Day 4: Corn – Celebrate American Food History

English novelist Charles Dickens once compared eating cornbread to eating a pincushion. In that disdainful sentiment, I see generations of English and other European people trying to adapt to this New World grain when their favorite grain – wheat – failed to thrive. Corn, or maize/Indian corn as it was called by the early settlers, originated –…

Grits on the Menu: A Short Treatise on a Global Favorite

Big Hominy Grits (Photo credit: James Bridle) These days, when you drive through the endless piney woods of low-country Georgia and South Carolina, you will see fields of corn, and not so much cotton. And, if you’re lucky when you stop for breakfast, there will be grits on the menu. Not just any old grits,…

A Bare Table is Like an Artist’s Canvas

There’s something about tables, big, little, or bare – and those bare ones  in particular – that make me want to festoon them with food I’ve cooked, like floral garlands at a grand wedding. I feel an urge, too, to seat people on the equally vacant chairs, saying, “Come on now, sit down a spell,…

The Curse of Corn: Poverty and Politics and Pellagra

Dr. Joseph Goldberger stands watching the children eating. He’s about to prove his hunch that pellagra occurred in the face of nutritional deprivation. He devoted years to discovering what caused the curse of corn, pellagra. Although the fat cats in the South of the time, and we’re talking early 20th-century here, didn’t want to spend…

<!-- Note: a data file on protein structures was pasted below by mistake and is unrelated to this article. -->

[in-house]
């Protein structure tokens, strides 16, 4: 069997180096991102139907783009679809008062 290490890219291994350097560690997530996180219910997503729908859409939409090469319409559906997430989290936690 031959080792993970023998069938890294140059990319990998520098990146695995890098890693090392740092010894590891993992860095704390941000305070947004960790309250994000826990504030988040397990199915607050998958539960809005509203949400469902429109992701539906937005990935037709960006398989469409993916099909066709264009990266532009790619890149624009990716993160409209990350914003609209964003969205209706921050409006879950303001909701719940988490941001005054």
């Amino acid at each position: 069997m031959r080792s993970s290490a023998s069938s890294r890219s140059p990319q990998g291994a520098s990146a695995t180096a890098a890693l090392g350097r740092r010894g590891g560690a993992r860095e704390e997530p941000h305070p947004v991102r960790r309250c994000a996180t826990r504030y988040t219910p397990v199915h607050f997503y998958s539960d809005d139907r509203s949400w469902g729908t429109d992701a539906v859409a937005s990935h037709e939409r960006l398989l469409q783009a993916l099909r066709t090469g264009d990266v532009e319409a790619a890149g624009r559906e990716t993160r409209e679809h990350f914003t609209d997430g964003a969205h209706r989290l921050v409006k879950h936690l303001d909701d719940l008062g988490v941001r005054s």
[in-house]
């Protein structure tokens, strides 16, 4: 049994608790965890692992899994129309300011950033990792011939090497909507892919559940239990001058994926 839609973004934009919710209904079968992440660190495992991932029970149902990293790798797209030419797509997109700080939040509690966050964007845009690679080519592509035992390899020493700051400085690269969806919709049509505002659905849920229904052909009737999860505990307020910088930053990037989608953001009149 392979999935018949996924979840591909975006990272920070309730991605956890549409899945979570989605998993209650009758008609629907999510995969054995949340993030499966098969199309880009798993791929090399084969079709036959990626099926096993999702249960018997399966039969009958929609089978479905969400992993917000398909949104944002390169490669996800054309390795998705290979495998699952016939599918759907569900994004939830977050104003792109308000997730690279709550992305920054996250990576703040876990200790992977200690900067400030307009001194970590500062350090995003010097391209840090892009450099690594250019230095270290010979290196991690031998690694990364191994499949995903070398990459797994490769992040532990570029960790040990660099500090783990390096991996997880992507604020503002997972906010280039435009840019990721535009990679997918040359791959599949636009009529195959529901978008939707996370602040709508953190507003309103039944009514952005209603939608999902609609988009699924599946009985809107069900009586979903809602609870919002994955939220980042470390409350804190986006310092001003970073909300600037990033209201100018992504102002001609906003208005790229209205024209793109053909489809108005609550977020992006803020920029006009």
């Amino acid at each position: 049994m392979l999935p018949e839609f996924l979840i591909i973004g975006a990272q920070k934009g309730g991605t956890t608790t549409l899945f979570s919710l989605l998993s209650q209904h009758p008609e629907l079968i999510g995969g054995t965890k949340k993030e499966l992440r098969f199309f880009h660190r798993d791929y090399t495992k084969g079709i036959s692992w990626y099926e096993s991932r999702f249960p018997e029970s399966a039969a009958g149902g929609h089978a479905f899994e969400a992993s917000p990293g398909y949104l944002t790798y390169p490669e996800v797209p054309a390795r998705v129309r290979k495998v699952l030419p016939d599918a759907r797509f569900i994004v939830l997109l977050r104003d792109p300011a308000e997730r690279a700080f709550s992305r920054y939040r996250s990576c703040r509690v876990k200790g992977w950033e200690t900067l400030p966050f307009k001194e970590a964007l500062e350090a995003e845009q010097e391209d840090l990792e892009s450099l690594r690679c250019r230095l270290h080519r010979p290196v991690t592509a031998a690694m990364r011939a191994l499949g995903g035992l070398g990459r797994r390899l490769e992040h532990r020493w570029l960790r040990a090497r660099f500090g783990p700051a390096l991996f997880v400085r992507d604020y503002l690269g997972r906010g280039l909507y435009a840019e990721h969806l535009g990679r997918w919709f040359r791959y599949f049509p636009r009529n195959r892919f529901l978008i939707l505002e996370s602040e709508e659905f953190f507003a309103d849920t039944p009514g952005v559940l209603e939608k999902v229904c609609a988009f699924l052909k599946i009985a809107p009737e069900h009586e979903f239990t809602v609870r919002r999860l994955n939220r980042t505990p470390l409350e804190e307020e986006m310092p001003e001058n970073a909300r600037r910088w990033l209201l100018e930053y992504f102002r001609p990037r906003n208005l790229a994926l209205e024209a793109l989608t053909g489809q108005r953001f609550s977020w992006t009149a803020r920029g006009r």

Ladies of the Pen and the Cookpot: The Other Mrs. (Abby) Fisher

Before M. F. K. Fisher, sometimes known as plain Mrs. Fisher, there was Mrs. Abby Fisher. And Abby Fisher’s personage couldn’t be more different from M. F. K. Fisher than if a novelist like Flannery O’Connor dreamed her up. The author of what food historians long believed to be the first African-American cookbook,* Abby Fisher…

A Rogue’s Gallery: The Many Faces of Polenta

With apologies to Shakespeare and Romeo & Juliet and all lovers of the same: What’s in a name? That which we call a rose By any other name would smell as sweet; So polenta would, were it not polenta call’d, Retain that dear perfection which it owes Without that title. The big fuss in today’s…